There is no such thing as 'the community' of Eve Online, at least, in the sense that it implies a right-thinking group comprising the majority of players.

There are 'communities', some of which are headed by intelligent and very vocal players who possess an agenda and great charisma.

Examples are Erotica 1, Gevlon Goblin, and James 315. Ripard Teg might be a further example.

While playing Eve, these leaders have been able to give free rein to their online personas, without serious hindrance. Outside Eve,they take advantage of the relative freedom to 'flesh-out' their characters, or even to reveal other traits or interests.

Ostracising undesirables is the behaviour of the child, who only takes such action because he or she has not reached a stage of development where other actions become available, possible.

The child becomes a teen. Censure becomes available, and some teenagers take to it with relish. This is the stage in which 'everything I do is right if I deem it so, everything you do is wrong if I deem it so'.

But the true Man, the mature and optimised Being, realises that no-one is all bad, all good. He sees within himself many undesirable traits.

It's likely that, if he deals with those, he will at least be able to attempt to deal with those of others, however opposed to his point of view they may be.

I believe Gevlon to be correct in saying that the way to deal with undesirable behaviour (since we are often thrown willy-nilly together with people we dislike) - is to reflect in a mature way on the problem and to deal with it accordingly.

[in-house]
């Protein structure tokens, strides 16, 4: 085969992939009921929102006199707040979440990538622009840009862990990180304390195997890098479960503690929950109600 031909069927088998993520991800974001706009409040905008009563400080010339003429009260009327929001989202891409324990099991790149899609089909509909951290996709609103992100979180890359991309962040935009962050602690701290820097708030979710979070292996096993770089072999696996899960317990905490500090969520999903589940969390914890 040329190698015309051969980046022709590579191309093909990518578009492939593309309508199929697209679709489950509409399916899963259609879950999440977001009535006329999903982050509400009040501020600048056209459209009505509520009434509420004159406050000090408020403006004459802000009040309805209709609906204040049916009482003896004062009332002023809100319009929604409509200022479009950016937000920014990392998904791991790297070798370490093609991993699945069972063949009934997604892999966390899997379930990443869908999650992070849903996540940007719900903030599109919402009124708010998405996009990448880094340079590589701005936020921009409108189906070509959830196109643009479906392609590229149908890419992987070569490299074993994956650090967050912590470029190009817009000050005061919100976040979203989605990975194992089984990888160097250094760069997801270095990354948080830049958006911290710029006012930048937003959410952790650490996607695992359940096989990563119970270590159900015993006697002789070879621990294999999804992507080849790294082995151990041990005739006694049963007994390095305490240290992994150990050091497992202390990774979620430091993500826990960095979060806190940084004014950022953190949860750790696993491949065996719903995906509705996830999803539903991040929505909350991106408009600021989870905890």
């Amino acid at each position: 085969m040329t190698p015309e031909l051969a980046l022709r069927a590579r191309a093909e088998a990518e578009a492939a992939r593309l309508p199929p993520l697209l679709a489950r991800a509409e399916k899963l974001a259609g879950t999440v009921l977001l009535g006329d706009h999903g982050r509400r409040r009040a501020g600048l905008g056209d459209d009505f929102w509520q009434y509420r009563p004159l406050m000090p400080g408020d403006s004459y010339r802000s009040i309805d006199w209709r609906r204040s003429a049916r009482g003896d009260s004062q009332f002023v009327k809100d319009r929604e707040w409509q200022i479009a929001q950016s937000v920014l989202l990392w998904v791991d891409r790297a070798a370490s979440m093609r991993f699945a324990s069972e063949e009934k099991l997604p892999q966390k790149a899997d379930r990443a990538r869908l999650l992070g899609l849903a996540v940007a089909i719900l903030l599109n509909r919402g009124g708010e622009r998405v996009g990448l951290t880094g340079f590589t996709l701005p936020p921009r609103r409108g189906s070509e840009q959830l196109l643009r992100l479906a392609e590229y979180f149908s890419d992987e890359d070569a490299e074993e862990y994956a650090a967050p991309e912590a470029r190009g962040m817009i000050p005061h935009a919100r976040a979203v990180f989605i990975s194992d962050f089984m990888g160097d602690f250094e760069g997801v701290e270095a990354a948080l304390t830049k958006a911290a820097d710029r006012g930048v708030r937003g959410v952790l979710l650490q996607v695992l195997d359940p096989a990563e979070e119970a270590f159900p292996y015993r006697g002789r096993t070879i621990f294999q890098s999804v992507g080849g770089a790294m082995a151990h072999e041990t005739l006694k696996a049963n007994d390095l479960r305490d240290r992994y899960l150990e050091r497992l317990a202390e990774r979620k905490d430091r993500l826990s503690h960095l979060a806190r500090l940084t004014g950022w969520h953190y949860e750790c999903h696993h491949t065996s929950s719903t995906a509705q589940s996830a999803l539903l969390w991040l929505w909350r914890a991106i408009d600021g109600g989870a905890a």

Asking the teacher to punish a classmate whose behaviour offends you is borderline pre-teen stuff. Deal with him yourself.


Kana said...

@anonymous lawer "Protection from Harassment Act 1997 and some other lawer trashtalk"

And all EVE "community" guilty of piracy, and all Battle Field players guilty of murdersand all Counters Strike players guilty of terrorism, and all Civ players guilty of genocide and war crimes...

why don't you go and sue them?

BTW please explain me one ting, E1 victims clearly stupid and greedy persons, stupid and greedy becose they give money to complete strangers, greedy and stupid becose can't understand that they lost their assets and provide entertaiment for scammers in vain hopes to return them.
Since then stupid and greedy persons become victims? Half of world classic literature making fun of them, why you protecting them now?

Anonymous said...

ArthurWellsley, your whole post there relies on E1 being guilty of harassment. In no court of law would asking someone to sing songs be considered harassment. The player was not followed or hounded, he chose to be there and choose to take the actions he did. A rational person looking at this subjectively can see this. Unfortunately the vocal parts of the community aren't rational or subjective. Many of them have been scammed and see this as a way to rid the game of a scammer and have done so. This does nothing to stop actual harassment, where players are being personally attacked then told by CCP that it's not their problem as it happened out of game. This gets rid of a single scammer, and put people in a positions where they don't know where the line is drawn, but daily people will continue to get legitimately harassed and CCP will continue to state it is not their problem.

Tithian said...